Recently a study emerged suggesting that, while the Carrier IP Telephony market was a bit on the down trend in terms of year-to-year comparisons, there was plenty of good news in that same trend within the component markets for the quarter. Now, a new study from Infonetics Research suggests that the year-to-year picture may not be the best, but the second quarter's numbers are looking pretty nice indeed.
The Infonetics Research report shows that the carrier Voice over Internet Protocol/IP Multimedia Subsystem (VoIP/IMS) market gained fully 30 percent in the second quarter, and this was primarily fueled by some major Voice over LTE (VoLTE) spending in the North America region. The total value of the market, according to the report, reached $936 million. But though the North American region's spending put a pretty hefty boost in the market, it wasn't working alone. All major geographical regions posted both year-to-year and quarter-to-quarter gains in spending for the second quarter of 2013. That VoLTE spending represented a pretty big jump by itself, as North America's LTE-related spending is up 78 percent over the previous year.
As for the firms that are leading the charge in this market, major vendors—as expressed by revenue growth—include names like Alcatel-Lucent and Sonus, as well as BroadSoft, GENBAND and Huawei. Three of those—Alcatel-Lucent, GENBAND and Huawei—also hold the top slots in terms of market share for the VoIP and IMS markets. GENBAND’s director of product marketing, Ashish Jain, will be participating in a panel discussion, entitled “SBCs – A Must for Your Enterprise IP Network,” at ITEXPO in Las Vegas next week. The company’s vice president of solutions marketing, Sanjay Bhatia, will additionally be participating in a session titled “Turning the Demand for Truly Unified Communications into Revenue” at the event.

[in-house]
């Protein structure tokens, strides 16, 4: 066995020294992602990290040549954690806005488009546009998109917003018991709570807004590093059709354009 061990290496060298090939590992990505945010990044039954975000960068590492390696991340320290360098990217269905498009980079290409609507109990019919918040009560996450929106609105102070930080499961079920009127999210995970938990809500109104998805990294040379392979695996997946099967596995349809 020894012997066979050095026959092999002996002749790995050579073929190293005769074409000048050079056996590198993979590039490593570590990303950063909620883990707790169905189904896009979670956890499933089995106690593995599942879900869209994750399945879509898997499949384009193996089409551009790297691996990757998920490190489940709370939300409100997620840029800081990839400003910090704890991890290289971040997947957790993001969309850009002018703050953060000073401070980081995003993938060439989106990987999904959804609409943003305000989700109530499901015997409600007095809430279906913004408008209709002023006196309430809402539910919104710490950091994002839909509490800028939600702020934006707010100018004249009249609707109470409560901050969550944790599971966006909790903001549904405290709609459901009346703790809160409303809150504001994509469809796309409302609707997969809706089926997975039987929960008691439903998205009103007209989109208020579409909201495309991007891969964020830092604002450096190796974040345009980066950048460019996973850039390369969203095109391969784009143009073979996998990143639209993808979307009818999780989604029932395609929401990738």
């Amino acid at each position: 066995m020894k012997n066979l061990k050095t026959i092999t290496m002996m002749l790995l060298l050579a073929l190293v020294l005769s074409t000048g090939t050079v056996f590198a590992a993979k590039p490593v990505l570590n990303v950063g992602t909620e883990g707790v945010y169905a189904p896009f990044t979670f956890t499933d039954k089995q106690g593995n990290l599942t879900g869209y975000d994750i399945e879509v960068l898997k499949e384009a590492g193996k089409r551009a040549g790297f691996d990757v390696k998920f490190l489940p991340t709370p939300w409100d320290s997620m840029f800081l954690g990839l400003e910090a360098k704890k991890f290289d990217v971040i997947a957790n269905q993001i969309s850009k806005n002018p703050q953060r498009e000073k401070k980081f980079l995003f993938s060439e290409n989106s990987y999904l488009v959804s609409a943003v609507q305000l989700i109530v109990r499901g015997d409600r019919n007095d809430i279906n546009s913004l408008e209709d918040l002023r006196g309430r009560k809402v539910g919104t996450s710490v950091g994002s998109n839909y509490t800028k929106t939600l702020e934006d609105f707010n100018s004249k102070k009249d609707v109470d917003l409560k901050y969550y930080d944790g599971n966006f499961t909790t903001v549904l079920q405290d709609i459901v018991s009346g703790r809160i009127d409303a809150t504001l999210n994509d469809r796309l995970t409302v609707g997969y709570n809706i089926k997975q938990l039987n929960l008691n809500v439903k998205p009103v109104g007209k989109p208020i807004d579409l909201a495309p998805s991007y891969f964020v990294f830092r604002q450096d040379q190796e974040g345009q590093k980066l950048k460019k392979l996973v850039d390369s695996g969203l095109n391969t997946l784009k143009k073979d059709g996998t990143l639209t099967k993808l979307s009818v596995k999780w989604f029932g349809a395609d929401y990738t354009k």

Summing up the report, Infonetics Research's principal analyst for VoIP, UC and IMS Diane Myers offered up some commentary, saying, “IMS equipment has officially moved into an LTE and voice over LTE world, and there's no going back now. In the second quarter we saw this impact spending on session border controllers and IMS core equipment for VoLTE access and interconnection (LTE to 3G) markets.”
While this particular rising tide isn't necessarily lifting all boats, at least not yet, there are still plenty of firms benefiting from the move to LTE and related systems. It's rational enough, at least on the surface. After all, it's an improvement over 3G, and with more mobile devices hitting the market and most of those users demanding improved connectivity thanks to more uses for these devices—VoLTE is just the start; consider the streaming video market and gaming to get a fuller view of the picture—improving development of the network that would power such changes is really only a natural outgrowth of the larger overall market. Sell more cars, and the demand for tires grows to match.
Still, it's looking like, in the short term at least, a good time for the tech sector, and improvements to network infrastructure and use should keep coming apace to match the growth in demand.